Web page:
Featured instructor: Martin Gaal

Course Innovation Community CIC 2019

Martin Gaal, Lecturer

Faculty Member in Political Studies

Image provided by Martin

Martin teaches Political Studies 112, Justice and Injustice in Politics and Law to 100 students. He participated in CIC to help address his concerns regarding how to link learning outcomes to active learning strategies that ladder-in formative and summative assessments. Martin has noticed that student support for success is much more difficult with 100+ students than it is when he has smaller classes of 30 students. He continues to look for ways to tighten the course structure with technology and teaching strategies that increase student engagement and maintain a personal connection with students while seeking to maintain a manageable workload.

“Moving from what I am going to teach, to what are students going to learn”

For Martin’s large class context, having formative assessment strategies such as self-assessment and peer-reviewing allowed student development without becoming unmanageable. He has tried journaling, self-administered quizzes, peer-review feedback, and reflection assignments (amongst other strategies). One way in which reflection assignments helped was that he was able to share responses with the class. For example, if a student was successful at a certain task, their reflection about why they thought they were successful was a great formative feedback to share with the class.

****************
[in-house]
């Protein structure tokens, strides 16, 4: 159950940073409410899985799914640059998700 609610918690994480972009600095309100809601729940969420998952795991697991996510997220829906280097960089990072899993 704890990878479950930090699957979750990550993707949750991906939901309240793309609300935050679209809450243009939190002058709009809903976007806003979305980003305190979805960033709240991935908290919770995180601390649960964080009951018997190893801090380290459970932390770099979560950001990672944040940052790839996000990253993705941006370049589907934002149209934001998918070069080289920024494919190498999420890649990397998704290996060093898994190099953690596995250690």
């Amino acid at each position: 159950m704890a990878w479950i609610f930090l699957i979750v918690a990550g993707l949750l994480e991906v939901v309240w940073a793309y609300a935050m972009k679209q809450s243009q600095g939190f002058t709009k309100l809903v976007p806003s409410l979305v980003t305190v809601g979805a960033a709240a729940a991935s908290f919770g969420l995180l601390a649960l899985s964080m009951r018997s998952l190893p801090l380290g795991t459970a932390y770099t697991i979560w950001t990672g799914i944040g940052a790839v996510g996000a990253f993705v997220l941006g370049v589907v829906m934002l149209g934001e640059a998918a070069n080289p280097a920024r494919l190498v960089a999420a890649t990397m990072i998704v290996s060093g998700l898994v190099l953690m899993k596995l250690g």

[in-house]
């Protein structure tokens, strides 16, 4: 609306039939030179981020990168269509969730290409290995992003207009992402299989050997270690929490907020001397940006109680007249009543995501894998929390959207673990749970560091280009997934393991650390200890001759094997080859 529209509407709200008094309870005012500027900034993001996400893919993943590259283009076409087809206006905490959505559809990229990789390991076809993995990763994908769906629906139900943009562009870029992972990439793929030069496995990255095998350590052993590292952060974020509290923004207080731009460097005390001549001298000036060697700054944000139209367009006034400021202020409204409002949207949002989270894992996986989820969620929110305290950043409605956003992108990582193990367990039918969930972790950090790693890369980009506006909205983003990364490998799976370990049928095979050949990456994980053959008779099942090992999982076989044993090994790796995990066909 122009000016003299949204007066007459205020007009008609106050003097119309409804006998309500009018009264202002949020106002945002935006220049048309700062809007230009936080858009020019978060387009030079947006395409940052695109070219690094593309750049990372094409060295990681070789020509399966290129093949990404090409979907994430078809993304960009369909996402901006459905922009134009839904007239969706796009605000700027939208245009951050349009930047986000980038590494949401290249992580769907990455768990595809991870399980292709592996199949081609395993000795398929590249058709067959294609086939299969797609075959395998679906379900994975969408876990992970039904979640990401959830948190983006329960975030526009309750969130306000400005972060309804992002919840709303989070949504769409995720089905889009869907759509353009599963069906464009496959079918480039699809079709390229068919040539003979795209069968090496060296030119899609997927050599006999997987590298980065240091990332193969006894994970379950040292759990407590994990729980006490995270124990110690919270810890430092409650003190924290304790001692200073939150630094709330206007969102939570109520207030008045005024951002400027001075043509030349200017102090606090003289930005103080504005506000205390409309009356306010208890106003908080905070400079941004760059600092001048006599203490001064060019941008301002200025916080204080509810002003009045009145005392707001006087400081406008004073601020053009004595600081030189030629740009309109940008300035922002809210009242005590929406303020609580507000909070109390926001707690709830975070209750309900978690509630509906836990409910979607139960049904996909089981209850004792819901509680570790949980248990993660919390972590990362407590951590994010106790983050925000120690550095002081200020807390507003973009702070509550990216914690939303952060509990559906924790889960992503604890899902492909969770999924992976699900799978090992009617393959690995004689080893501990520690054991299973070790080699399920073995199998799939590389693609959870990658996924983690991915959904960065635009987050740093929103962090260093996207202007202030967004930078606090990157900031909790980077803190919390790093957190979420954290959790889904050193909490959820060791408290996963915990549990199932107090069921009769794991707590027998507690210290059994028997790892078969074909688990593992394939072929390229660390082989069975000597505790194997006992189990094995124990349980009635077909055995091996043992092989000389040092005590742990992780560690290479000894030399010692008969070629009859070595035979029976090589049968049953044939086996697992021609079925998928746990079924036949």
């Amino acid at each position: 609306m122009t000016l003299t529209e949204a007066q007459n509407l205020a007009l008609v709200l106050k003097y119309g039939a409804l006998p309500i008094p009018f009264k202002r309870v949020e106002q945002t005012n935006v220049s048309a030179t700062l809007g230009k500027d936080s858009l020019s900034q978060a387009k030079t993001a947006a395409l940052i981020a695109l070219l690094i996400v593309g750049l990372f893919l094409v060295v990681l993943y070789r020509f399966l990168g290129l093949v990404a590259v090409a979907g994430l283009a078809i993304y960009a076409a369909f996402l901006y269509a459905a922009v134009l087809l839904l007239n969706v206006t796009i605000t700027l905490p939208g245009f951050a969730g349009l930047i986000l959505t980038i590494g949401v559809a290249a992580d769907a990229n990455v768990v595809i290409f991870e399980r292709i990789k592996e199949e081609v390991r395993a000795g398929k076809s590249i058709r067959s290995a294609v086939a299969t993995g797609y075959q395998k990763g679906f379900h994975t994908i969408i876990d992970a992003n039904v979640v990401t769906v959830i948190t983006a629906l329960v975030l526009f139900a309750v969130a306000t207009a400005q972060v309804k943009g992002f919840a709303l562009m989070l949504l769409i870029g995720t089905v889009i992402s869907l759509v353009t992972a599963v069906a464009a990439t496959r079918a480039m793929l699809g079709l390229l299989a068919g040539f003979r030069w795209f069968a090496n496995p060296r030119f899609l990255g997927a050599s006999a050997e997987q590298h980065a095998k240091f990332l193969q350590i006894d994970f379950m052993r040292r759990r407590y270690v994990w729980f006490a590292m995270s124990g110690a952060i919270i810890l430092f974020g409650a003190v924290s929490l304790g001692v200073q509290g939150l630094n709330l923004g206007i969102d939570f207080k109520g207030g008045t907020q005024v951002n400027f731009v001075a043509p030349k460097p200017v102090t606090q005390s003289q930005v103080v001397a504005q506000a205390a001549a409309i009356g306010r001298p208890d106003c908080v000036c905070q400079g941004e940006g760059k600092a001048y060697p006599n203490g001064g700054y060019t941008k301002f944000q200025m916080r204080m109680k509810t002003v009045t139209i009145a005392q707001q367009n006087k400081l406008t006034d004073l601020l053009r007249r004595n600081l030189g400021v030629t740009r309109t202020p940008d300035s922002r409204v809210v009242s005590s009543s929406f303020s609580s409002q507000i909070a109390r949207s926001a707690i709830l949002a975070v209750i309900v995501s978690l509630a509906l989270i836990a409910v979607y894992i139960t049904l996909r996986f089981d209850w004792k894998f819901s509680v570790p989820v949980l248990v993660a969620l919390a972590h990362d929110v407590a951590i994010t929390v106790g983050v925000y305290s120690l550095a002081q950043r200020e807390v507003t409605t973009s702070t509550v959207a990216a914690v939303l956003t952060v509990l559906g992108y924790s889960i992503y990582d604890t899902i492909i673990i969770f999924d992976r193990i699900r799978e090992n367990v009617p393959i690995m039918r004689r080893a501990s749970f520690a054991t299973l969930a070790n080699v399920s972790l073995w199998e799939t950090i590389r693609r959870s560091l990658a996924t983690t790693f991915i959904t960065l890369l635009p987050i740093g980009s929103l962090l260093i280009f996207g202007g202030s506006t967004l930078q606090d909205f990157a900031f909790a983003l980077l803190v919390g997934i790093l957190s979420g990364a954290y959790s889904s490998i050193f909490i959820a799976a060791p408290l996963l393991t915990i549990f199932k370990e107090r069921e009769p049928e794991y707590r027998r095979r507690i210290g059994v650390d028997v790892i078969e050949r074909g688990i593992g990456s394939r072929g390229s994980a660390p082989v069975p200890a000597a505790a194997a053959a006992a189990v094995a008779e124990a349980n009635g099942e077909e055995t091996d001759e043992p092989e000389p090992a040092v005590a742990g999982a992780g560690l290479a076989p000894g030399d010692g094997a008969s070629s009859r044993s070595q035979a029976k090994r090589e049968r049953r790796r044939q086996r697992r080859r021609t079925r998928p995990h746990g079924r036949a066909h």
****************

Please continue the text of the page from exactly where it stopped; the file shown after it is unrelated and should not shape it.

In the future, Martin is going to try integrating a software called “statecraft sim” to allow students a virtual platform to test ideas. He also used some of his CIC funding to hire a student assistant. The student was helpful in creating TopHat assignments that students can answer via their mobile devices during the lecture.

In his own words:

The CIC has influenced my practice as a lecturer in three ways:

1. It has shifted how I conceptualize the classroom

– Moving from what I am going to teach, to what are students going to learn

– Use explicit learning outcomes for each class and include these on the presentation slides

2. It has shifted how I conceptualize assessment

– Move the balance of core assessments to the student through formative exercises

– Ladder these formative assignments towards the summative assignments

3. It has shifted how I conceptualize an active classroom

– If the class space or size is an obstacle to active learning, move the engagement online

– Use groups to engage in active learning that can bring their findings into the classroom

With students in Brussels – engaging with students is foundational to Martin’s teaching practice. Image provided by Martin.

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